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At last Beverly Cleary has given Ramona Quimby a book of her own. No longer is she the shy nemesis of Henry Huggins or the exasperating responsibility of Beezus. Instead she is a five-year-old with spirit'and a rare opportunity to explain her side of things.
The story deals with Ramona's entrance into kindergarten, a memorable event for all concerned. Whether Ramona is proving what a good rester she is by snoring delicately during quiet time or whether she is pulling Susan's tempting curls, she makes her presence known. Most of the time Ramona loves her teacher, Miss Binney, wholeheartedly. How Miss Binney feels is anyone's guess. Mrs. Quimby tells her daughter, "She will never forget you as long as she lives."
Nothing seems quite so funny to children as the tales of what they did when they were little. Here then is an account of kindergarten days for readers who have passed that awkward stage. Many will find that Ramona's escapades hilarious; others will be moved by her struggles to make a place for herself in an uncomprehending world.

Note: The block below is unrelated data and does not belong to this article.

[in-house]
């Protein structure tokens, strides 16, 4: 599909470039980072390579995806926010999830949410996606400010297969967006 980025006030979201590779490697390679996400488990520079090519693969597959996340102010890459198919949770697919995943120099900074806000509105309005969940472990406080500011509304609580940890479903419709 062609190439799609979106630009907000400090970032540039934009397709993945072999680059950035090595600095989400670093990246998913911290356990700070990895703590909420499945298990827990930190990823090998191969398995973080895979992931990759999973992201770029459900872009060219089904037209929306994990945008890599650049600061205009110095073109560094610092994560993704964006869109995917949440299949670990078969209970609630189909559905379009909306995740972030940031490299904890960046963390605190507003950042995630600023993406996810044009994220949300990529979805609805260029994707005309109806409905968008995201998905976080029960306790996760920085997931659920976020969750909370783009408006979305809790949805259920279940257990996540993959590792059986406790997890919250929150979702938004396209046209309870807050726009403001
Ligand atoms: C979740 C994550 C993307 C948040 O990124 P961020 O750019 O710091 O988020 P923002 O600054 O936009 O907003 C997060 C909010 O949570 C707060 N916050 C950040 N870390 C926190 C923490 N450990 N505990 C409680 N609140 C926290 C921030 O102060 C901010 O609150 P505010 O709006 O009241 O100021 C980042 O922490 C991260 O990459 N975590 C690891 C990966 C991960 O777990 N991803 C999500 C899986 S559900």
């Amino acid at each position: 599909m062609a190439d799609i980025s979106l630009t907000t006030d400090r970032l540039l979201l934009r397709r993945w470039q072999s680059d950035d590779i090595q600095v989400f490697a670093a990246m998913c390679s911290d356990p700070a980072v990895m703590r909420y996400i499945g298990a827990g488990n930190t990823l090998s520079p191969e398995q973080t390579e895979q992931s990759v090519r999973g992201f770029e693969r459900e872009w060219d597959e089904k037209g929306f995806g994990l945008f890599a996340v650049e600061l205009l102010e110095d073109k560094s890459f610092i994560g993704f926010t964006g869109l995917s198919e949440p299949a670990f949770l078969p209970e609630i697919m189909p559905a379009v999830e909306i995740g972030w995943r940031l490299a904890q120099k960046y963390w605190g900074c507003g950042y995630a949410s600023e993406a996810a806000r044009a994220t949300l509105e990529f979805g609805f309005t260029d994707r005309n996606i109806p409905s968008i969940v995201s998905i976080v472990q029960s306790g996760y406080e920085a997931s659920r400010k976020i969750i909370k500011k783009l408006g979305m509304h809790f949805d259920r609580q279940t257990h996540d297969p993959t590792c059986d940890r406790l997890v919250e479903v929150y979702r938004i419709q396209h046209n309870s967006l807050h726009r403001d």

Little Cliff's great-grandmother, Mama Pearl, and his great-grandfather, Poppa Joe, are so excited for him to start first grade. But Little Cliff doesn't want to go to school, especially if it means leaving behind his toys, his home, and his family. When the first day of school comes, Mama Pearl walks Little Cliff to the schoolhouse. As they draw nearer, Little Cliff hears laughter and looks up to see that all of his friends are there. Hmm, maybe school will be fun. . . .